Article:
The charges approaching each other on the cylindrical capacitors 214 plates 216 and 217 have an added relative velocity electric field 241 component from the scalar electric potentials 242 and 243 based on the static potential plus the scalar electric potential 242 multiplied by time, as shown by the following equation.

Φ Total = Φ Static + ( · V c Φ Static ) t volts

The charges moving away from each other have an added relative velocity electric field 241 component from the scalar electric potential 243, based on the static potential minus the scalar electric potential 243 multiplied by time as shown by the following equation:

Φ Total = Φ Static - ( · V c Φ Static ) t volts

The time component in the above equations implies the possibility of buildup of these scalar electric potentials 242 and 243. Normally the increase of scalar electric potential 242 by an approaching charge is offset by the same decrease in scalar electric potential 242 from the same charge moving away from a point in space. But if the charge is being accelerated perpendicular to the direction of motion, then the increase of scalar electric potential 242 by an approaching charge is not offset by the same decrease in scalar electric potential 242 from the same charge moving away from a point in space. This results in a buildup of the negative scalar electric potential 242 on the inside the inside plate 216 on the cylindrical capacitors 214 and a buildup of a positive scalar electric potential 242 on the outside the outside plate 217 on the cylindrical capacitors 214 as the rotating disk 215 rotates. This effect is observed as a buildup over time of a radial electric field that creates a secondary force that also counteracts the centrifugal forces as the rotating disk 215 rotates.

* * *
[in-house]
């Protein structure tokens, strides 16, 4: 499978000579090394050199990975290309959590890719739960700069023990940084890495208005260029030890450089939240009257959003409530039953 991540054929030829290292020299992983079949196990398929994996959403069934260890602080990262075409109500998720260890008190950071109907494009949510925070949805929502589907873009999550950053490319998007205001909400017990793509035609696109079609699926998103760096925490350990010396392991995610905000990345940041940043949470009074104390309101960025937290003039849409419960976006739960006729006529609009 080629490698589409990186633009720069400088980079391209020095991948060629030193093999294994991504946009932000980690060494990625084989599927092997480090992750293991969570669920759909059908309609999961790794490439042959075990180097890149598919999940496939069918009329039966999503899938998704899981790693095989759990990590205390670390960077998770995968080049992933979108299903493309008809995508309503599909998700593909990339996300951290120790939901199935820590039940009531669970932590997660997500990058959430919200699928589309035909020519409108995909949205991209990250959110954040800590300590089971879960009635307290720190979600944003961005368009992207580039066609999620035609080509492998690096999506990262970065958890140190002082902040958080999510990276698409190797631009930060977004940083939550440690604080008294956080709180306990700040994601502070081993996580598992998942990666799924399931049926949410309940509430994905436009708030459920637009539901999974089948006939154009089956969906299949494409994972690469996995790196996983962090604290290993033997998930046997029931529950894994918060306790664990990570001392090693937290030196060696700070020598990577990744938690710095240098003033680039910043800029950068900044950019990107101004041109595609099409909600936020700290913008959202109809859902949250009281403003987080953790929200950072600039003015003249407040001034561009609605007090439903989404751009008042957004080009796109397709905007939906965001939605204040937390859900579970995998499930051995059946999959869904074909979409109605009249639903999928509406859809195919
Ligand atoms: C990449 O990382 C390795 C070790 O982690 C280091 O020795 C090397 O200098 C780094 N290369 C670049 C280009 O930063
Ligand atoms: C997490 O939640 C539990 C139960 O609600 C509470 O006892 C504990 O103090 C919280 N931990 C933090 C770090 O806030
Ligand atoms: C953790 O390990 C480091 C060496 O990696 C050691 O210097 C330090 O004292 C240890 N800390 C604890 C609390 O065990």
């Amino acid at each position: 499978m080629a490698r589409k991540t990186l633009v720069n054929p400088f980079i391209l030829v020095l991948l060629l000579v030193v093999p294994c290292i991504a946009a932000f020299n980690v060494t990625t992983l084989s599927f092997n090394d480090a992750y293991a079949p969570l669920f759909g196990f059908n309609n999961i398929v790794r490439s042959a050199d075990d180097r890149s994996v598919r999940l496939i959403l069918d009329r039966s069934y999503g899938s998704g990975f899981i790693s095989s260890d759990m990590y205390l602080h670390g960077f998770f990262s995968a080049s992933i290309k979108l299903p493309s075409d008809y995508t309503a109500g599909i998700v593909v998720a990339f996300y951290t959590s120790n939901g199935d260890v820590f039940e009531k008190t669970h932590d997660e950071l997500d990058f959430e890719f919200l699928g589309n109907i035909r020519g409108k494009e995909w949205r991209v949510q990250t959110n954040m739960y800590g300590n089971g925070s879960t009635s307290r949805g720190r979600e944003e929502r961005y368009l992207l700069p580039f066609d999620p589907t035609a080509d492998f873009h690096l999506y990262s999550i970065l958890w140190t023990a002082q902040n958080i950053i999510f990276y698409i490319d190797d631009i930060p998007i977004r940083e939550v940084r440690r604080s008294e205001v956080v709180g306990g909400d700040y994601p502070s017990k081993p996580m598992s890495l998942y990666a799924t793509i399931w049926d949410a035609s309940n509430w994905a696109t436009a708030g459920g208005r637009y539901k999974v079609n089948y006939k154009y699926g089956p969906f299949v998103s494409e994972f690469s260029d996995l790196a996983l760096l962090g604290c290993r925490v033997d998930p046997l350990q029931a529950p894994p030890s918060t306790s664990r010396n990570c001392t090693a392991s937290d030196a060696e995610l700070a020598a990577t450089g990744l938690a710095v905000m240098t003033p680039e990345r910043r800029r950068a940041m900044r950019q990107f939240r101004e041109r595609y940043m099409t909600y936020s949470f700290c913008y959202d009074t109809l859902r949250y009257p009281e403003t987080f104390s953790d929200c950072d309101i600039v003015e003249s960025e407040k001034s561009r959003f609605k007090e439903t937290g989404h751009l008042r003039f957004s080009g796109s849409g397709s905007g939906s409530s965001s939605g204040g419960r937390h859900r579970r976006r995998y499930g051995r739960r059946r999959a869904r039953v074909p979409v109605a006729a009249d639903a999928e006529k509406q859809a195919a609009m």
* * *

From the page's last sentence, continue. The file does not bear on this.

The radial electric field from the scalar electric potentials 242 and 243 that buildup on the inside and outside of the cylindrical capacitors 214 may be used to produce an axial force along the axis of rotation by using non-rotating horizontal charged rings positioned between the cylindrical capacitors on the insides of the enclosure 202.

FIG. 20 is an example using the difference in the relative velocity electric fields from a curved surface and a smooth flat surface to generate an axial force 301 that has a reaction force that resists the rotation of a rotating dual conical disk 305. This example also uses relative velocity electric fields to counteract the centrifugal forces that the rotating dual conical disk 305 experiences.

The example device has a rotating dual conical disk 305, a stationary outer shell 302, a curved charged surface 313 and 303, voltage source 330 and a rotation mechanism 300. The rotation mechanism 300 may be any suitable means (e.g., electronic, mechanical or any other method). The rotation mechanism 300 rotates the dual conical disk 305 through the rotating shaft 309 about a rotation axis 308. In an example, the rotating mechanism is a motor (e.g., electric, thermodynamic, molecular, pneumatic, hydraulic or synthetic) or a combination thereof, or any other means.